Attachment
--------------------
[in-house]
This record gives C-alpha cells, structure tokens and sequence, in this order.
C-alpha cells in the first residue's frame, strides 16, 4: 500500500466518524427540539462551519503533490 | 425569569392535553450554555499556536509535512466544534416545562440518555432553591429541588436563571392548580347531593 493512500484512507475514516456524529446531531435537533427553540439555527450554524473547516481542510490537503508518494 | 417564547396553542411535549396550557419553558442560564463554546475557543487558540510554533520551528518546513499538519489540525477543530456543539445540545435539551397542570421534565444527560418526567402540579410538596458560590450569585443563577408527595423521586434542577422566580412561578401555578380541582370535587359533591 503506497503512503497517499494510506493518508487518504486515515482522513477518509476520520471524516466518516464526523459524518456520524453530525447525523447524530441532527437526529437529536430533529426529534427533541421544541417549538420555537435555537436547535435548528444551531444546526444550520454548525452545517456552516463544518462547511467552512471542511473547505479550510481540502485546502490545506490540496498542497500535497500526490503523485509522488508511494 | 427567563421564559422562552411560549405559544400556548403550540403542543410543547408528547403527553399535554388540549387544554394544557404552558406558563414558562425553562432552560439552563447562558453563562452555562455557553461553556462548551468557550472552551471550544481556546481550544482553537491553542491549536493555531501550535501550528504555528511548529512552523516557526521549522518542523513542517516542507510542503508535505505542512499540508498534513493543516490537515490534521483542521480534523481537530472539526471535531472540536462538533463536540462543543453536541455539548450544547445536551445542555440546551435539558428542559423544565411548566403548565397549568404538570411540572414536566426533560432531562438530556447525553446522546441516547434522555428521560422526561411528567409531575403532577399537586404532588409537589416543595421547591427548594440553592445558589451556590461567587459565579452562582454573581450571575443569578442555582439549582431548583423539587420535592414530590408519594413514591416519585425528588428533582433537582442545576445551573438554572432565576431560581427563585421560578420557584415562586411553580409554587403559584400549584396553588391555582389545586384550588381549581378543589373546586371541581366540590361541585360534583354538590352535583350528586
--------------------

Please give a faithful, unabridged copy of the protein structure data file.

[in-house]
This record gives C-alpha cells, structure tokens and sequence, in this order.
C-alpha cells in the first residue's frame, strides 16, 4: 500500500466518524427540539462551519503533490 | 425569569392535553450554555499556536509535512466544534416545562440518555432553591429541588436563571392548580347531593 493512500484512507475514516456524529446531531435537533427553540439555527450554524473547516481542510490537503508518494 | 417564547396553542411535549396550557419553558442560564463554546475557543487558540510554533520551528518546513499538519489540525477543530456543539445540545435539551397542570421534565444527560418526567402540579410538596458560590450569585443563577408527595423521586434542577422566580412561578401555578380541582370535587359533591 503506497503512503497517499494510506493518508487518504486515515482522513477518509476520520471524516466518516464526523459524518456520524453530525447525523447524530441532527437526529437529536430533529426529534427533541421544541417549538420555537435555537436547535435548528444551531444546526444550520454548525452545517456552516463544518462547511467552512471542511473547505479550510481540502485546502490545506490540496498542497500535497500526490503523485509522488508511494 | 427567563421564559422562552411560549405559544400556548403550540403542543410543547408528547403527553399535554388540549387544554394544557404552558406558563414558562425553562432552560439552563447562558453563562452555562455557553461553556462548551468557550472552551471550544481556546481550544482553537491553542491549536493555531501550535501550528504555528511548529512552523516557526521549522518542523513542517516542507510542503508535505505542512499540508498534513493543516490537515490534521483542521480534523481537530472539526471535531472540536462538533463536540462543543453536541455539548450544547445536551445542555440546551435539558428542559423544565411548566403548565397549568404538570411540572414536566426533560432531562438530556447525553446522546441516547434522555428521560422526561411528567409531575403532577399537586404532588409537589416543595421547591427548594440553592445558589451556590461567587459565579452562582454573581450571575443569578442555582439549582431548583423539587420535592414530590408519594413514591416519585425528588428533582433537582442545576445551573438554572432565576431560581427563585421560578420557584415562586411553580409554587403559584400549584396553588391555582389545586384550588381549581378543589373546586371541581366540590361541585360534583354538590352535583350528586